We began by visiting some of the stores and churches that are the hubs of Indonesian cultural and community life in South Philadelphia: Café Pendawa, Srikandi Market, The Indonesia Store, the Philadelphia Praise Center, St. Thomas Acquinas Catholic Church, as well as the laundromats in South Philadelphia Yoonhee Kang suggested that the stores in South Philadelphia adroitly combine the functions of warung – the small markets where people gather for nongkrong (hanging out on the side of the road) and coffee – and kaki lima – the “five legged carts.” Peddlers with two legs propel their wares in carts with two wheels and one prop– hence five legs. The stores in South Philadelphia are marketplaces and cultural centers, where members of the community can prepare and sell foods from particular regions of Indonesia, and customers can get together for food and socializing (Setiyawan, ND). In South Philadelphia many of the Indonesian merchants are the ethnic Chinese, who fled Indonesia during the riots of the late 1990s, when the ethnic Chinese merchants were blamed for the krismon, the financial crisis in Indonesia In the Indonesia Store we received a tutorial from one of the proprietors on kroncong (pronounced kronchong) and dangdut (rhymes with long foot), two genres of Indonesian popular music. Kroncong, which dates back to the early 20th century, is a form enjoyed by an older generation of Indonesians, whereas dangdut emerged as a popular genre in the 1960s and 70s. Watching and listening to the videos and conversation, and tasting the lumpia (spring rolls), somay (dim sums), and kerupuk (fish crackers), we began to savor the rich and complex history of global cultural encounters that glimmers through the food and music of Indonesian South Philadelphia. While any of these could serve as a window onto this history, dangdut has become a key ethnographic text for our inquiry.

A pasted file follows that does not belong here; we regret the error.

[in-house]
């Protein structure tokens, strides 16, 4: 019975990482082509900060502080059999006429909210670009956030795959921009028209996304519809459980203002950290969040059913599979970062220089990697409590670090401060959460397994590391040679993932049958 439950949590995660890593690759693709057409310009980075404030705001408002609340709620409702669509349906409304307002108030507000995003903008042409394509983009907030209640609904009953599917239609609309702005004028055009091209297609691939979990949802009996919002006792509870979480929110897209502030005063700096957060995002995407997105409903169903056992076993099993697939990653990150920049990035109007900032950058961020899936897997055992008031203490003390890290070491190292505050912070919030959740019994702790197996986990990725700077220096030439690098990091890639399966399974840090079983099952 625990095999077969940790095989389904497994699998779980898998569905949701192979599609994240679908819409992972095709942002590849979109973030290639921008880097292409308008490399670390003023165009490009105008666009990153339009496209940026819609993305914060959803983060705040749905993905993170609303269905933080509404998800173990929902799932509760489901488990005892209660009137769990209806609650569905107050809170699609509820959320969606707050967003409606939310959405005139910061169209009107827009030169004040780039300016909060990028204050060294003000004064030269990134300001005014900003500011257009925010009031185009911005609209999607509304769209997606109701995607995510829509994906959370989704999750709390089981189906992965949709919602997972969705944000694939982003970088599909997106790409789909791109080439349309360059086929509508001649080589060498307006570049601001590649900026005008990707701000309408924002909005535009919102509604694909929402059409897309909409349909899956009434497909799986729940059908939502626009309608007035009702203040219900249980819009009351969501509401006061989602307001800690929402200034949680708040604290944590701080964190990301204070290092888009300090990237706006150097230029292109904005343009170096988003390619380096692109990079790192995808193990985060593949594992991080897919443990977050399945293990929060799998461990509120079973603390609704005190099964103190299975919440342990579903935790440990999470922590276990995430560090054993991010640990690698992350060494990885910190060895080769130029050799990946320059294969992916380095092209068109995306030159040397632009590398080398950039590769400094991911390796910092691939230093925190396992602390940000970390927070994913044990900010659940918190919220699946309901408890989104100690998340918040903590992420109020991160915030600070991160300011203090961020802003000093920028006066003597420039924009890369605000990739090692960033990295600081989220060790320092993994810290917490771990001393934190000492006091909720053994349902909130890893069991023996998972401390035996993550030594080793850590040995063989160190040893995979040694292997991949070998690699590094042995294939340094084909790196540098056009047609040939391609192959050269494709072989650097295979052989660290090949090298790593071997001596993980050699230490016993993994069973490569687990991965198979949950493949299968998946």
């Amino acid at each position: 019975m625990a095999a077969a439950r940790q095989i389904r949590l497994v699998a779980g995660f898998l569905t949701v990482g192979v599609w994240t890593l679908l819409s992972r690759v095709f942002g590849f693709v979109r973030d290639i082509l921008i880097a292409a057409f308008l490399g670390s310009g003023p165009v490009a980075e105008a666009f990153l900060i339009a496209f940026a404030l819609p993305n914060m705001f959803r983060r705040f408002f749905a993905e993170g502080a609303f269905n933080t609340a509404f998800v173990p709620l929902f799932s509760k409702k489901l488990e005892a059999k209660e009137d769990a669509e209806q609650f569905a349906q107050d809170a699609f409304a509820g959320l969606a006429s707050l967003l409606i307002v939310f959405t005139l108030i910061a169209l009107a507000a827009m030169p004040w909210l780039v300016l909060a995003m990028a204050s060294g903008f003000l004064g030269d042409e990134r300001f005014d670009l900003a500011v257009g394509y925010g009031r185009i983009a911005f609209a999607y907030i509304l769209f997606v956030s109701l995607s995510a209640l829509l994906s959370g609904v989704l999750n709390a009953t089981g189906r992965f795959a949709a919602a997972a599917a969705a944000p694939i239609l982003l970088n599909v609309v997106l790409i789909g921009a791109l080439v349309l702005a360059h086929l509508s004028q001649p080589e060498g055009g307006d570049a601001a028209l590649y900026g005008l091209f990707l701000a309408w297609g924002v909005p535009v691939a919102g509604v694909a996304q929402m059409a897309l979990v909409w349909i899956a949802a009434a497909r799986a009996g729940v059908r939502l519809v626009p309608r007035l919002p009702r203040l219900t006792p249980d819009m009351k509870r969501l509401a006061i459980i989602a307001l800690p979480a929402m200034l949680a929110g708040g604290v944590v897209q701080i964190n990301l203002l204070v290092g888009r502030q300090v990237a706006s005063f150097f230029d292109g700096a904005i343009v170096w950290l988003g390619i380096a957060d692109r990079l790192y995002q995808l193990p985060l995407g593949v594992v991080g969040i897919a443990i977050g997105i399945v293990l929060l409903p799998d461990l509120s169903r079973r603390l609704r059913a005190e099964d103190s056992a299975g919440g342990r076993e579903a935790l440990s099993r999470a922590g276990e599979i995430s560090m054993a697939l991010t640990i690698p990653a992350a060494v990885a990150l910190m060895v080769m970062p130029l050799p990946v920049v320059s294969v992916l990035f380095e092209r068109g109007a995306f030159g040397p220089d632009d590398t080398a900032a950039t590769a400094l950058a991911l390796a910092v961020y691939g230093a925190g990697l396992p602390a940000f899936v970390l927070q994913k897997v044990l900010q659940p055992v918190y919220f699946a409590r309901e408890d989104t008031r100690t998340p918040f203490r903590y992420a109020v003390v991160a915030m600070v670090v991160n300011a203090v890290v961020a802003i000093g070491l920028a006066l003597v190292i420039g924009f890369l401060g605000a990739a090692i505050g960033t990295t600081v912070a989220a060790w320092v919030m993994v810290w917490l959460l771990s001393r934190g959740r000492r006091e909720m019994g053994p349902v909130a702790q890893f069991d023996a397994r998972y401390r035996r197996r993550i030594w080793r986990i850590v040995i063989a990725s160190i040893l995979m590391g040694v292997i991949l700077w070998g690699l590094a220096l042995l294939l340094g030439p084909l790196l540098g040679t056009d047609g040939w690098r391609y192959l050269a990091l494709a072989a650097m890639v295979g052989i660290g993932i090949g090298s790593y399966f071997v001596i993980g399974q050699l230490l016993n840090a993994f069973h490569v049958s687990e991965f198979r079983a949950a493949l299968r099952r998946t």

We kept hearing about dangdut. Heraldo Shiahaan, the charismatic leader of the Philadelphia Praise Center at 17th and McKean Streets, visited our class in February. In Indonesian South Philadelphia he is known as Aldo, and known, it seems, by everyone. His voice is known as well throughout the archipelago of Indonesia, because for many years he was a DJ in Jakarta. In February he visited our class with a colleague, Indah Nuritasari, a journalist from Jakarta. During their overview of Indonesian community life in south Philadelphia, the topic of dangdut came up again. Aldo interpreted dangdut as it is rendered on YouTube and within a few days we learned from Indah that there would soon be auditions for a project entitled: Dangdut in America.”

What is Dangdut?